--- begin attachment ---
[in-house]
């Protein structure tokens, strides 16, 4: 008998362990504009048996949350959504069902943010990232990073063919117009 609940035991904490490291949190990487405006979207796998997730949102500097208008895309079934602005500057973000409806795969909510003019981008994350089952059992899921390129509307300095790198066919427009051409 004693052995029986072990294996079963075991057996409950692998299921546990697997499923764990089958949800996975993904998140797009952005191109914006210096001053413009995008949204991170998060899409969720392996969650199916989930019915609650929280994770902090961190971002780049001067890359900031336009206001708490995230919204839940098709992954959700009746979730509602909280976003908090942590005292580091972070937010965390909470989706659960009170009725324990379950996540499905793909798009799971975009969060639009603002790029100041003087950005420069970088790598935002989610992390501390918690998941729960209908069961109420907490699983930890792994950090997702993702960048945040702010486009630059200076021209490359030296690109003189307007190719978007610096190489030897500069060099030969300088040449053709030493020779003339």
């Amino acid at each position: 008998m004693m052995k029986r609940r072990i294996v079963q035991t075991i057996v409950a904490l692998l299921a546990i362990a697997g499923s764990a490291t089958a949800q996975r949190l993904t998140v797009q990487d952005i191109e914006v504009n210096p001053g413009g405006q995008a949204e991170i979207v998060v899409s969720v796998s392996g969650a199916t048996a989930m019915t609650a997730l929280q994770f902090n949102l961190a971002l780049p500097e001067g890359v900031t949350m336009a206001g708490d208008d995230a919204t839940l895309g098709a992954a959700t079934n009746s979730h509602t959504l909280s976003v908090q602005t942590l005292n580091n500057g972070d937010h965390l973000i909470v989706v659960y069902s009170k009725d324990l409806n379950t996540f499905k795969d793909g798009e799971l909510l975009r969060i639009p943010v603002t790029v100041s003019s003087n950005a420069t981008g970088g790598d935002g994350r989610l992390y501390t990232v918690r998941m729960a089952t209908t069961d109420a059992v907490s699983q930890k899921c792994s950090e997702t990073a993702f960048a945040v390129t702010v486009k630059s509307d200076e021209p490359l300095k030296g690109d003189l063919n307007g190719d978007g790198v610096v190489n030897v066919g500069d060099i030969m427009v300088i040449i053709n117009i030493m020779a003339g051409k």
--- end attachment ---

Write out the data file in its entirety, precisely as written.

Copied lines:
[in-house]
């Protein structure tokens, strides 16, 4: 008998362990504009048996949350959504069902943010990232990073063919117009 609940035991904490490291949190990487405006979207796998997730949102500097208008895309079934602005500057973000409806795969909510003019981008994350089952059992899921390129509307300095790198066919427009051409 004693052995029986072990294996079963075991057996409950692998299921546990697997499923764990089958949800996975993904998140797009952005191109914006210096001053413009995008949204991170998060899409969720392996969650199916989930019915609650929280994770902090961190971002780049001067890359900031336009206001708490995230919204839940098709992954959700009746979730509602909280976003908090942590005292580091972070937010965390909470989706659960009170009725324990379950996540499905793909798009799971975009969060639009603002790029100041003087950005420069970088790598935002989610992390501390918690998941729960209908069961109420907490699983930890792994950090997702993702960048945040702010486009630059200076021209490359030296690109003189307007190719978007610096190489030897500069060099030969300088040449053709030493020779003339």
């Amino acid at each position: 008998m004693m052995k029986r609940r072990i294996v079963q035991t075991i057996v409950a904490l692998l299921a546990i362990a697997g499923s764990a490291t089958a949800q996975r949190l993904t998140v797009q990487d952005i191109e914006v504009n210096p001053g413009g405006q995008a949204e991170i979207v998060v899409s969720v796998s392996g969650a199916t048996a989930m019915t609650a997730l929280q994770f902090n949102l961190a971002l780049p500097e001067g890359v900031t949350m336009a206001g708490d208008d995230a919204t839940l895309g098709a992954a959700t079934n009746s979730h509602t959504l909280s976003v908090q602005t942590l005292n580091n500057g972070d937010h965390l973000i909470v989706v659960y069902s009170k009725d324990l409806n379950t996540f499905k795969d793909g798009e799971l909510l975009r969060i639009p943010v603002t790029v100041s003019s003087n950005a420069t981008g970088g790598d935002g994350r989610l992390y501390t990232v918690r998941m729960a089952t209908t069961d109420a059992v907490s699983q930890k899921c792994s950090e997702t990073a993702f960048a945040v390129t702010v486009k630059s509307d200076e021209p490359l300095k030296g690109d003189l063919n307007g190719d978007g790198v610096v190489n030897v066919g500069d060099i030969m427009v300088i040449i053709n117009i030493m020779a003339g051409k």